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  9. S J Lee

    S J Lee Sage

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    All I know is that Tolkien never spent much time defining what the elves looked like compared to humans... it is assumed they are all white? But he never said so... something about how they have "light in their eyes" and "grace" that allows you to tell who is who... but never said they were skinny or pointy-eared.... indeed, Cirdan even had a beard?
     
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  10. Saigonnus

    Saigonnus Auror

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    I think like with Humans, Elves would have a hair and skin color dependant on their environment. Those that live in the desert might be dark; like coffee with a hint of cream, or if they live in the jungle or forest, their skin might be a similar color to the wood of the trees. Those that live in colder climates might be pale or tanned from the albedo coming up off the snow.
     
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  11. Orc Knight

    Orc Knight Auror

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    That does make them sound kind of mundane. I perhaps should have noted in my own that my elves skin and hair colors vary quite a bit. From the sea elves with skin ranging from light sea green to deep dark blue and with a range of hair colors, though a bit of white hair like drow comes up. The drow range from dark brown to purple skin. Wood and Gold elves are closest to human colors, but with morph the skins look more like bark and wheat. The High Elves take light skinned to an almost literal level, glowing golden skin like a lot of their gold elf cousins, who tend to have an almost metallic hue to them.

    If the aim is otherworldly or just out there elves, colors that only sort of fit in should work too.
     
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  12. Saigonnus

    Saigonnus Auror

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    I completely agree, though personally I tend to think of things from a natural standpoint. I was suggesting that the skin color is often dictated by environment, which might include the need for natural defenses like camouflage, color-changing etc. I actually don't use elves or orcs or most other fantasy races in my stories; there is enough variation among Humans to make an interesting story. That being said, If your aquatic elves live in brightly colored anemone or amid similarly hued underwater caverns, then pink, red, or orange skin and hair could work. If your orcs live in the arctic zones then going gray skin with white hair might be more suitable than your typical green skin and black hair. If they are underground, and consume large quantities of purple fungus, perhaps that natural consumption throughout the centuries lead to purple skin and hair. I think the author can do whatever they want as long as in some way it makes sense for their races to be that way.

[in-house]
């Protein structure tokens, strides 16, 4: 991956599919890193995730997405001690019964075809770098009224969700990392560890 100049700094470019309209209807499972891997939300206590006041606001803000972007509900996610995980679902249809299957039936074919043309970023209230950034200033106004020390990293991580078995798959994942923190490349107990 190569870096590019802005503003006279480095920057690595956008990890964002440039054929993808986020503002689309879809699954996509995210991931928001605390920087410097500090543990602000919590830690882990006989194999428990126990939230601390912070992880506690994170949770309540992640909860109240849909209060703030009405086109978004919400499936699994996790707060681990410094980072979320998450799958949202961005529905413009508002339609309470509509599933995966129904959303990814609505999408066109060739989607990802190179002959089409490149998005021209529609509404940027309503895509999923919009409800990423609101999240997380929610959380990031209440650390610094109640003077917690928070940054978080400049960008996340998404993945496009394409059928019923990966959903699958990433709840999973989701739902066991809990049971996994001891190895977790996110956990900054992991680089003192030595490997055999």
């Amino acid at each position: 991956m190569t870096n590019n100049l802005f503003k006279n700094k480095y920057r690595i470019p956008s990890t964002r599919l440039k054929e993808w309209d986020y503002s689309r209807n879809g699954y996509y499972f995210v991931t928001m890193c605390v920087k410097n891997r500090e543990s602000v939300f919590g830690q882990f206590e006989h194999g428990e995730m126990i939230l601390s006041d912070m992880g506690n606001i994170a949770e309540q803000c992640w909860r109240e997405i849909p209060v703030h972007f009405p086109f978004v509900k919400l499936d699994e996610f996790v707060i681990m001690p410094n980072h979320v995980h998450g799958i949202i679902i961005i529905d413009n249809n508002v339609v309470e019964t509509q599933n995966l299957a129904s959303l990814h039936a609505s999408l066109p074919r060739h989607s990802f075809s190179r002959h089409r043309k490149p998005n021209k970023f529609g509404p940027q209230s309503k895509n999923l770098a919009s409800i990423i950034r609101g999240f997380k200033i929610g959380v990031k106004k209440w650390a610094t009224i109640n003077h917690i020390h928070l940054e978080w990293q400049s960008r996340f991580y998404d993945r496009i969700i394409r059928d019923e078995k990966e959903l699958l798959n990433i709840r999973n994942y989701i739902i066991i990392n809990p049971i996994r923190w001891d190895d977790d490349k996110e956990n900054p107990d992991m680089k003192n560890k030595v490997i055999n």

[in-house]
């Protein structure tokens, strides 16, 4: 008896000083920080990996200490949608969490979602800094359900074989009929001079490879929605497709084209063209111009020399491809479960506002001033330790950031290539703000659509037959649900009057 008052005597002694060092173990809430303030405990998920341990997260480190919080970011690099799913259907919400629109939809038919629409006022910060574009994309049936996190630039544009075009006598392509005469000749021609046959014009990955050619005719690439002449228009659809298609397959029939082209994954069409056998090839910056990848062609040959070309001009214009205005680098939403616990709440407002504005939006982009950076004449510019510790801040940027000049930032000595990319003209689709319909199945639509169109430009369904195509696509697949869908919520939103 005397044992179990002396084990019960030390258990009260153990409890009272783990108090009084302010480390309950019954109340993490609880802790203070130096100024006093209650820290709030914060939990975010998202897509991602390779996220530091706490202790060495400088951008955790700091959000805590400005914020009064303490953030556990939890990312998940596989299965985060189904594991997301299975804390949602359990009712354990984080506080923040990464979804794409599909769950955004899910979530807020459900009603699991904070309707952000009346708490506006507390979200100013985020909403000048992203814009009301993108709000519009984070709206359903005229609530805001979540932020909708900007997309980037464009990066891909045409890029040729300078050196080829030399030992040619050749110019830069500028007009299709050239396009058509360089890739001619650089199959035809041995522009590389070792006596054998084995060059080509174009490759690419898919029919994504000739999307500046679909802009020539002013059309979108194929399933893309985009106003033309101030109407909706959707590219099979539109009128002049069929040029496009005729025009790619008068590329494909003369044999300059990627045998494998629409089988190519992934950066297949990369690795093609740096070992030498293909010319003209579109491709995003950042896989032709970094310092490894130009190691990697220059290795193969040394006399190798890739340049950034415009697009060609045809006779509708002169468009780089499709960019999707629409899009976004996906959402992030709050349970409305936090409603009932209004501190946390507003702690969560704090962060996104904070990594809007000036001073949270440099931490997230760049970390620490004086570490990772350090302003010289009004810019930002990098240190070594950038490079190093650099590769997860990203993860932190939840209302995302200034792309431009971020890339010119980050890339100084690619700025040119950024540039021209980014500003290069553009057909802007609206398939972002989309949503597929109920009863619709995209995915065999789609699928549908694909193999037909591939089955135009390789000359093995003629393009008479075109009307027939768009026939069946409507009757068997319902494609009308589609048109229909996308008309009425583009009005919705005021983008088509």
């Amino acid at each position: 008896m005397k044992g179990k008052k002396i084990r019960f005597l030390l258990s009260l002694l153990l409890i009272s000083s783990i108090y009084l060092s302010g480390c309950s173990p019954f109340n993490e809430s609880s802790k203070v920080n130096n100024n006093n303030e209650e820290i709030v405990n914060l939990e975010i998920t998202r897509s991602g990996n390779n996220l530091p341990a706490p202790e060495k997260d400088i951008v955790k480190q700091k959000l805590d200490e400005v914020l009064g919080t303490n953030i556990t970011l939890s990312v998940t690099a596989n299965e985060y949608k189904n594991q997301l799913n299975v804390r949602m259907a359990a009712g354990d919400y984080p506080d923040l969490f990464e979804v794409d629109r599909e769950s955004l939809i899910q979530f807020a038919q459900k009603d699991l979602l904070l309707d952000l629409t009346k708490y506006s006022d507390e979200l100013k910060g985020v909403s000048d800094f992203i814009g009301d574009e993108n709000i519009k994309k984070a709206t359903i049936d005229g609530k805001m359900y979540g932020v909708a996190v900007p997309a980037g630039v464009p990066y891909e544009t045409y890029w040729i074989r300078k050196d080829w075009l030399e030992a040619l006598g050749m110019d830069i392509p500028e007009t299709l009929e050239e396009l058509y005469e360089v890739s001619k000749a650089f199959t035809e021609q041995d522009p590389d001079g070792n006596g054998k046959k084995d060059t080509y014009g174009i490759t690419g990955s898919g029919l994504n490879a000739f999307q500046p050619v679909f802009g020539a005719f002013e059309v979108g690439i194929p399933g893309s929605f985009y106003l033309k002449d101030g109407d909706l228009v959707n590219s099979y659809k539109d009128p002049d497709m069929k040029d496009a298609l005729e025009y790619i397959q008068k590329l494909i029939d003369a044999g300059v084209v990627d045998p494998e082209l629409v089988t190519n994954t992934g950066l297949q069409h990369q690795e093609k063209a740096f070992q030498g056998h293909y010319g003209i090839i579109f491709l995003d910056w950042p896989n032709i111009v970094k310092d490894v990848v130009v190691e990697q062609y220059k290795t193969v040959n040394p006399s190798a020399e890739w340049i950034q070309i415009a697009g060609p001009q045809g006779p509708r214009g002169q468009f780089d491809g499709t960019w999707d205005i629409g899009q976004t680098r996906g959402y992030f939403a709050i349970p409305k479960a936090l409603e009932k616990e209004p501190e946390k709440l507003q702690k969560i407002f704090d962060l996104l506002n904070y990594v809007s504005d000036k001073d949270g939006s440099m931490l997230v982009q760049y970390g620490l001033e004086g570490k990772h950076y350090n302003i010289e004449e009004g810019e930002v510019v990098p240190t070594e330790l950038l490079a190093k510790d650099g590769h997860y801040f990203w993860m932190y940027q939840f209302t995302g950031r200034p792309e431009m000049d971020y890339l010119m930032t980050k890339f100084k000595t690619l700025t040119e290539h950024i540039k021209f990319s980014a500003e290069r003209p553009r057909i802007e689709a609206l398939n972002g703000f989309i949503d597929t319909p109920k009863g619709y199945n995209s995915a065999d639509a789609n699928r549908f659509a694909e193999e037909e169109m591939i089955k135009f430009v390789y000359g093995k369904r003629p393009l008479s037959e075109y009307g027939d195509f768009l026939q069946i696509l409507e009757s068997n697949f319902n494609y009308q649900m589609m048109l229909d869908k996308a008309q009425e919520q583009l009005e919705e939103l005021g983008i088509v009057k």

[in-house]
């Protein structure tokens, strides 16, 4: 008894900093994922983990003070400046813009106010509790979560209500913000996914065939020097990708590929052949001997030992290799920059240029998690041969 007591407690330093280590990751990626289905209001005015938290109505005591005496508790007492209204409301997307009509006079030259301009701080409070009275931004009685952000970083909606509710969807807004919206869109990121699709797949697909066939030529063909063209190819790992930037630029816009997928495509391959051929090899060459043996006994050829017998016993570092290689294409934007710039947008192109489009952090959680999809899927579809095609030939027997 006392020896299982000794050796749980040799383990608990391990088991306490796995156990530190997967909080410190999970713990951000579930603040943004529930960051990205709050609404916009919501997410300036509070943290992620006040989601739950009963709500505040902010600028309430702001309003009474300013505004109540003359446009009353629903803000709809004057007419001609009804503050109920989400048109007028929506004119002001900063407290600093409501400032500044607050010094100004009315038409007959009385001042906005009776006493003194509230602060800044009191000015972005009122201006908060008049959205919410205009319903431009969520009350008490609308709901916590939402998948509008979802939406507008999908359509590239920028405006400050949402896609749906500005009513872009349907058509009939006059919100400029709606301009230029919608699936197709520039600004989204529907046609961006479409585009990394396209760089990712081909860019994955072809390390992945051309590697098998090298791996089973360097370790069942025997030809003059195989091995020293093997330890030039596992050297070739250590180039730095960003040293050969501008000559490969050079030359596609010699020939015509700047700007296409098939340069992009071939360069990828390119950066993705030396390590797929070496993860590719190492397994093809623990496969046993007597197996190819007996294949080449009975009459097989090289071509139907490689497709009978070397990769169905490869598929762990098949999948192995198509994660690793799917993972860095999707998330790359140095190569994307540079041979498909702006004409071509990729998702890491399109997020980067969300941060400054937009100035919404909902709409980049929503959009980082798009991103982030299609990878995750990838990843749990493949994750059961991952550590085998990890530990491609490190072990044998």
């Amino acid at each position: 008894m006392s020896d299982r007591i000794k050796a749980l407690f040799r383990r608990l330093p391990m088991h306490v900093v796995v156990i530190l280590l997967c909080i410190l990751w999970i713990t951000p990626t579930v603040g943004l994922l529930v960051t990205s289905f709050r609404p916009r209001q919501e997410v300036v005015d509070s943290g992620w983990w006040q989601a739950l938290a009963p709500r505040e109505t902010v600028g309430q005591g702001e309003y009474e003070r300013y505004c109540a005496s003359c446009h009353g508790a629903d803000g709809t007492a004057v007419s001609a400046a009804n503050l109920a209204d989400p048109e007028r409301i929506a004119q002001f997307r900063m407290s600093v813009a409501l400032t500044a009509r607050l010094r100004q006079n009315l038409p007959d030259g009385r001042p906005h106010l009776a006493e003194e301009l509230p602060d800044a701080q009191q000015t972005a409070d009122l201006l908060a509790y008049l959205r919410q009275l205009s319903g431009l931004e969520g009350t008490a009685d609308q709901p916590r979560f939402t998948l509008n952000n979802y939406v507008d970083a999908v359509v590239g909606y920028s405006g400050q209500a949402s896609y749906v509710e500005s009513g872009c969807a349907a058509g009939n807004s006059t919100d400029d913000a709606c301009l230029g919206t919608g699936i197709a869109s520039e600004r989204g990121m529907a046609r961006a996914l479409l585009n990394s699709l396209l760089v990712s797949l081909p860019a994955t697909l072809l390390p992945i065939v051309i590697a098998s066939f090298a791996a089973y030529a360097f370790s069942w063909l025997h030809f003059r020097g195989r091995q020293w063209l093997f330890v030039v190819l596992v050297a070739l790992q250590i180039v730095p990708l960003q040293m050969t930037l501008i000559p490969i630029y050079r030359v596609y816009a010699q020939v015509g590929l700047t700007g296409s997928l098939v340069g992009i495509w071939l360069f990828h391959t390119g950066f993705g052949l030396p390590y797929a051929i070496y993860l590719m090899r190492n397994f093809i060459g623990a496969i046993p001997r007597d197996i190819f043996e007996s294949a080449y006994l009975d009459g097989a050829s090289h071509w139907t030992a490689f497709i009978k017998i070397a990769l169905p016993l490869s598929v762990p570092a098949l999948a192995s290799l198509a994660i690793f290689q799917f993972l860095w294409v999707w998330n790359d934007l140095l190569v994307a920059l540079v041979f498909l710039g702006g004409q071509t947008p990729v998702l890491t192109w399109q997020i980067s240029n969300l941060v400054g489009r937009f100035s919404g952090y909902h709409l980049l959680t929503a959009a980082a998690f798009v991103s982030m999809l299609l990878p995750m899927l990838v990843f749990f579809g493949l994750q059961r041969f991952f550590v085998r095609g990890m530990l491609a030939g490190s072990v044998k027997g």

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  13. Malik

    Malik Auror

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    Mine have dark skin, anywhere from tan to ebony black, catlike fangs, and predator patterns in their hair. They're the size and build of old-school D&D elves, from just under five feet to five and a half feet, lithe, beautiful, intensely sexual, and mildly psychic (telekinesis, empathy, sometimes telepathy). They're deeply feral, but they bury it under centuries of dedication to spirituality, art, and sound judgment. This is fun, because every elf is basically a ticking emotional bomb, and when an elf loses their shit it's an absolute horror show. Human idiocy is a wonderful trigger for making elves explode, so it's a fun dynamic; imagine if C3PO occasionally choke-slammed Han Solo.

    My WIP (second series) features a related race who are slightly taller and live in the desert. They're elves, but without getting into spoilers, some stuff going on in that part of the desert has changed them in key ways, which also impacts their society.
     
    Last edited: Jun 30, 2020
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  14. Vicki27

    Vicki27 Minstrel

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    Compared to some of the above, my elves are quite mundane and ordinary. I have two kinds those of noble or pure blood who have earned the right to call themselves Elves. They are tall, ethereal, feisty, warrior-like individuals who distrust other races. They live feral in woods. All pure blooded Elves have copper coloured skin, silver hair, downward pointed earlobes with either violet or emerald green eyes. The other kind of elf is called Elvkin and they are mixed blood with other races. Most Elvkin have Elven features mixed with other race features. They are considered by Elves as subservient and inferior. Elvkin are used as servants by Elves and other races and are often taken by raiding slavers for use in the pleasure houses.